Last week FoodFutures came across a new network that may be of interest to us here in Lancaster, particularly considering Lancaster City Council has declared a climate emergency and our District includes the Lune Valley and Forest Of Boland.
A group of rural council leaders have launched the Countryside Climate Network to promote the voice of the countryside in the climate change debate. This cross-party group of 21 councils has been established by UK100, a network of local leadersthat campaigns on climate change. The 21 councils represent 14.3 million people in total, a quarter of the population (25%) and two fifths (41%) of England by area.
As part of the network’s launch they published an open letter warning that “rural communities are at the front line of feeling the effects of climate change” and that “the countryside offers far more than a place to plant millions of trees to offset carbon emissions.”
Agriculture, land use and peatlands account for 12% of overall UK emissions, while agriculture is responsible for 88% of ammonia gas emissions which combine with other pollutants to form fine Particulate Matter (PM) air pollution, which is harmful to health. At the same time, rural areas are home to many of the potential solutions to climate change.
The group aims “to ensure that the voice of rural knowledge and experience on climate action is listened to in Westminster” and its new Chair, the leader of Cambridgeshire warns that rural areas face “unfair barriers to decarbonise” including lower budgets and funding rules which favor urban concentrations… The group wants the Government’s delayed £100bn infrastructure fund “to support the ambitions of rural areas and the opportunities our countryside and green infrastructure can provide”.
The group is chaired by the Conservative leader of Cambridgeshire Council, Cllr Steve Count, who said:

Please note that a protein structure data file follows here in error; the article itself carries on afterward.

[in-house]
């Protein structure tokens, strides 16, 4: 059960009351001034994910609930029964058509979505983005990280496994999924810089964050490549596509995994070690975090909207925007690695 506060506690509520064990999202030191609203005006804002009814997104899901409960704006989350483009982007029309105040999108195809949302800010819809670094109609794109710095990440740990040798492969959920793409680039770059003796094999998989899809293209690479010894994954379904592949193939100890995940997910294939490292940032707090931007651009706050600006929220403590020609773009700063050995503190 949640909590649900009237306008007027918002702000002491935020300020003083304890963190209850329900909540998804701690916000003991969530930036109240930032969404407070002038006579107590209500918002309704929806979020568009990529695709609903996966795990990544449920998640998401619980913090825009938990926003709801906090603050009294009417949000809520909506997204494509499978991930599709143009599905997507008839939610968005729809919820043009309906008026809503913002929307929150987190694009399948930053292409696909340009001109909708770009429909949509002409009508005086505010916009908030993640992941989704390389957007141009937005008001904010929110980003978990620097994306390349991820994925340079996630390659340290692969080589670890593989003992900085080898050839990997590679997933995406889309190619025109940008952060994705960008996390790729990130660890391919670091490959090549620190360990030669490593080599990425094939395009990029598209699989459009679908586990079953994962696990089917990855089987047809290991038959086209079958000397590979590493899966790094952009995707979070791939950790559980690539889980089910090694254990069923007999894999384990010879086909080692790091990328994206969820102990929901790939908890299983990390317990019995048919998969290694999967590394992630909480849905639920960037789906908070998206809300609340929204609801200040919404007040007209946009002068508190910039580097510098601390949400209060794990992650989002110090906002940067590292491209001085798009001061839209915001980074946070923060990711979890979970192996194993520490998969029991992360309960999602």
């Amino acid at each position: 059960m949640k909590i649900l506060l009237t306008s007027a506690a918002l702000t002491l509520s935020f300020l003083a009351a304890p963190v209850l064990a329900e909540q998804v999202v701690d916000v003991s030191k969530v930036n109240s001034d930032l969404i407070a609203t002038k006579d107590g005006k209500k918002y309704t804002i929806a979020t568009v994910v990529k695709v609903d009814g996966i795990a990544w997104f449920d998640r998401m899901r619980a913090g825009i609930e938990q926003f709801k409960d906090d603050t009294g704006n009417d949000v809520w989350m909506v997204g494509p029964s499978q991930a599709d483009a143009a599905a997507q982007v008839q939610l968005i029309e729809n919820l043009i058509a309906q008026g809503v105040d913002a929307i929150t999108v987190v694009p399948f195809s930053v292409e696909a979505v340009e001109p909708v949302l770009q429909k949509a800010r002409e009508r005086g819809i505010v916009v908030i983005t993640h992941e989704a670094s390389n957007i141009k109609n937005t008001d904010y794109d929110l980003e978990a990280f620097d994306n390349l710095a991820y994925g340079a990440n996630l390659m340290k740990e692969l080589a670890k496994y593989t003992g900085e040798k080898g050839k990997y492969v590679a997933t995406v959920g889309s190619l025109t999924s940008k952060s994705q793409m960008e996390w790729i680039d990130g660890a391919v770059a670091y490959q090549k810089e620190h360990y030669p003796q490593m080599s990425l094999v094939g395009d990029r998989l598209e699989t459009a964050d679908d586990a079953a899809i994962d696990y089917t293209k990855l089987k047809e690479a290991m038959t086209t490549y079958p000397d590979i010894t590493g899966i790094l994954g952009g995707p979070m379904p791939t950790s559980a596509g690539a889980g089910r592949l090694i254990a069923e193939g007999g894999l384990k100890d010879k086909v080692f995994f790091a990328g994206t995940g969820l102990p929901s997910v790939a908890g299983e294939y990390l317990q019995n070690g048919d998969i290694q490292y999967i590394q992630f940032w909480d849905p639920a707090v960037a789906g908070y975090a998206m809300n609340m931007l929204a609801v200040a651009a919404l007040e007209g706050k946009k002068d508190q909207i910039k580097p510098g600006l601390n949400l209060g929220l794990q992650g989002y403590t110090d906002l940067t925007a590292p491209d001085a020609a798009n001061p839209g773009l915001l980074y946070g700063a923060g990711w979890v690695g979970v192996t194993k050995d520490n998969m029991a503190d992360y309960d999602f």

“From Cornwall to County Durham we have decided to take a stand. We’re frustrated that climate solutions and green recovery packages haven’t found the right balance, largely missing the rural voice.
“It can be hard to meet our sustainable ambitions when urban areas have no need to fund essential bus services to remote communities or invest in broadband because the market doesn’t reach isolated areas. These examples of typical rural disadvantages add up, combined with a funding gap in rural areas twice that of our urban counterparts, means our stretched resources are diminished making the challenge of funding sustainable solutions even harder”.
“We need a green recovery that works for the two thirds that live outside urban cities and towns”.
Polly Billington, Director of UK100, said: “Climate change affects every area and every person, and rural towns and villages can be more vulnerable to the impacts, such as extreme weather. Countryside councils are well placed to tackle climate change and meet the needs and ambitions of their communities for economic recovery and better health and well being, with innovative solutions along with the democratic legitimacy to deliver lasting change.”